Jay Z Did Exactly What You Should Do After You Betray the Love of Your Life

 photo 87d9d06c-e1a1-4d59-af43-2a4718ce802e.png
by Michelle Talbert

“Have you heard that new diss track going at Jay Z?”

“Who dissed Jay?”


In the fewer than seven days that have elapsed since the release of Beyoncé’s already-legendary ode to Black womanhood, by way of the visual album Lemonade, the meme-loving world has set their sights on clowning her husband Jay Z, while others are skewering him as a philanderer, cheating on the Queen Bey herself.

What is going on here? Jay and Bey are the King and Queen, respectively, of the well-manicured, highly and tightly controlled media image. Beyoncé has filmed now multiple surprise videos and albums in cities across the globe (as a former corporate lawyer, I must admit that I would love to take a gander at her non-disclosure agreements). Hell, they got married in the middle of New York City and no one caught wind of the pending nuptials until the day of. I mean, yeah, there was that one time in the elevator after the Met Gala caught on hidden camera, but that was neither Bey nor Jay, that was Bey’s baby sister, Solange, wildin’ out. And neither publicly addressed the altercation or its cause. Until now...possibly.

Why would they consciously air their "dirty laundry" on screen for the salacious-rumor-loving, meme-creating, 24-hour news-cycle-watching, social media consuming, hairpin-TwitterFinger-tweeting public to devour and spit back out into their faces? And why the hell would the King of Bed Stuy’s Marcy Projects, a bad mother-shut-yo-mouf rapping, swagalicious, mogul like Jay Z allow himself to have his improprieties displayed, dissected, rebutted, rebuffed and exposed not by an enemy but by his wife?

Why can’t you see me? Everyone else can

Lemonade debuted Saturday night. I chose to pay homage to our recently lost Prince Rogers Nelson, by going to see Purple Rain at a theater here in Miami, opting to watch, more like consume and absorb, Lemonade on Sunday.

Sunday I awoke to a text message from my cousin, a long-time fan of Jay, also from New York...and a guy: “So to be clear hov cheated on Bey? Is that what happened?” My first thought was, “Huh? What? Wow! What did Bey say/sing?”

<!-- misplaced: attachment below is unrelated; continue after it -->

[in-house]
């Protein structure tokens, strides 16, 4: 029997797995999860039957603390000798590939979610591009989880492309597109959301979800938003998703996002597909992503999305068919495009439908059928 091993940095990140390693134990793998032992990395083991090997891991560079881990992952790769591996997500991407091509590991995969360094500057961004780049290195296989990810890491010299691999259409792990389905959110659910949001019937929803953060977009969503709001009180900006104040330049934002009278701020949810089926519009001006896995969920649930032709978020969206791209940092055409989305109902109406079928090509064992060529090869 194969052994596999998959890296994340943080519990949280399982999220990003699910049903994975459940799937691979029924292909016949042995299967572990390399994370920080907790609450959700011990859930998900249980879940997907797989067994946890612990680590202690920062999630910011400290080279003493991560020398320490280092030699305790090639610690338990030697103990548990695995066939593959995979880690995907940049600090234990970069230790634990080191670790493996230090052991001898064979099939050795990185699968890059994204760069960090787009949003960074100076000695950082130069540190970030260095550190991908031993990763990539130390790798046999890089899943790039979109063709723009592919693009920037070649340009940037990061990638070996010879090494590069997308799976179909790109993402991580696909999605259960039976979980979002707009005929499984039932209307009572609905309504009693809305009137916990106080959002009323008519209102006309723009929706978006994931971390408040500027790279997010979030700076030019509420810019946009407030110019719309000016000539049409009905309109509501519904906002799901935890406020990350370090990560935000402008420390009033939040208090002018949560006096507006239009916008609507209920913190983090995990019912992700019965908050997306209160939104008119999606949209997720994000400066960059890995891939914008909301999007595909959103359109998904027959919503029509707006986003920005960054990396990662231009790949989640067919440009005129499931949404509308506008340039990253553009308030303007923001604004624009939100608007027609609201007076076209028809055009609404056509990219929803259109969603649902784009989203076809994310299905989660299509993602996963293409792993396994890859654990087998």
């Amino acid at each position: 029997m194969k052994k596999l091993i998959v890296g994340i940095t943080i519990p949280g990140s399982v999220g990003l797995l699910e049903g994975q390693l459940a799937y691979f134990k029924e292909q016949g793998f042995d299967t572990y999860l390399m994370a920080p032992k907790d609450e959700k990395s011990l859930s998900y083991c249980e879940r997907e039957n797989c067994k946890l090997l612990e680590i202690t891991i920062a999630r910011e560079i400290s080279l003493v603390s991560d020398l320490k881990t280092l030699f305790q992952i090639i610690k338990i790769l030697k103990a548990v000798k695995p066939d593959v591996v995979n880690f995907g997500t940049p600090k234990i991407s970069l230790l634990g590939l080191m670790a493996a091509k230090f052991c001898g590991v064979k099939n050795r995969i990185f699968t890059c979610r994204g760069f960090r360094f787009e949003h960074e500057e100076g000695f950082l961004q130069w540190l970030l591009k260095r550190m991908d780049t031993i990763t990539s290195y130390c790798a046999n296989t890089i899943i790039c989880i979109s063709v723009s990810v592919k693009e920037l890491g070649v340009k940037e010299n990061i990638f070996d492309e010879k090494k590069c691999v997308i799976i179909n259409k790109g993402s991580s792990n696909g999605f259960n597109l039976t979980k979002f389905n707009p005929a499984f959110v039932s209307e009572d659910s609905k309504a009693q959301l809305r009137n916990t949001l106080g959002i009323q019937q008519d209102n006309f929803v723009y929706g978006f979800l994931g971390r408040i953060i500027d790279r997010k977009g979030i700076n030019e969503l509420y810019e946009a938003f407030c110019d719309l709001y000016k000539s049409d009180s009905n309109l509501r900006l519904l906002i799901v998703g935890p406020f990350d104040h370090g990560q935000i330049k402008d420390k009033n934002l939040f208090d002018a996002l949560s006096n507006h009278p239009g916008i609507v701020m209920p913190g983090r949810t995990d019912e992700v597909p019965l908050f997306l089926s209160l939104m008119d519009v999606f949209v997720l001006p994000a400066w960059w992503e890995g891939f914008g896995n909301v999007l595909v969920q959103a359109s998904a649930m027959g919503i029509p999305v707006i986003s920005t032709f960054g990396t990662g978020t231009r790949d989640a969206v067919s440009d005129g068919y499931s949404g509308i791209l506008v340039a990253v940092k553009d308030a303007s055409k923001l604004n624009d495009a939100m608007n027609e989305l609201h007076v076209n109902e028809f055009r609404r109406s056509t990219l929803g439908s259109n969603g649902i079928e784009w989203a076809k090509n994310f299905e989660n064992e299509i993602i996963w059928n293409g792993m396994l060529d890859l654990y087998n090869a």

If you've not yet seen or heard the album, it is a beautifully woven tapestry of experiences, exhibited through stunning visuals, incredible music and the gut-wrenching yet graceful poetry of warsan shire. Lemonade is an unapologetic love letter that recounts the experiences of many a Black woman who have loved a man--be it father, lover, son--and lost them, whether by betrayal or the hand of another. The album unfolds as a journey from intuition of possible wrongdoing to confirmed betrayal to forgiveness and redemption.

As my sister For Harriet writer Diana Veiga says, “ Men are mostly absent on Lemonade. But they are there.” And the one man who is there front and center is Beyoncé’s husband, Jay Z.

Beyoncé is an artist. She may not send a subtextual tweet or respond to the myriad criticisms hurled her direction via a rebuttal press conference or media interview, but she’ll let you know how she feels, eventually. Just a sampling of exhibits A through, hell I’ve lost count, include: Y’all haters corny with that Illuminati mess, she likes her Negro’s nose with Jackson5 nostrils and her baby heir with baby hair and Afros. Check and mate. Any questions?

So it should come as no surprise that Beyoncé used her art as the vehicle to share the impact of witnessing her mother’s marriage dissolve, her own husband’s infidelity and other stories from her circle of sister-friends--remember the domestic abuse her sister Kelly Rowland shared that she’d endured?

After watching Lemonade, the one takeaway that appears evident to all is that Bey has been betrayed. She’s been cheated on. Lied to. Broken hearted. And the offending party was the love of her life. The offender was Jay Z. Jay Z, her husband of eight years and father to her daughter Blue Ivy. The man she’s known since she was 16. Her collaborator. Her muse. The man with whom she’s built an empire valued in the billions, with a ‘B.’

So what are you gonna say at my funeral, now that you've killed me? Here lies the body of the love of my life, whose heart I broke without a gun to my head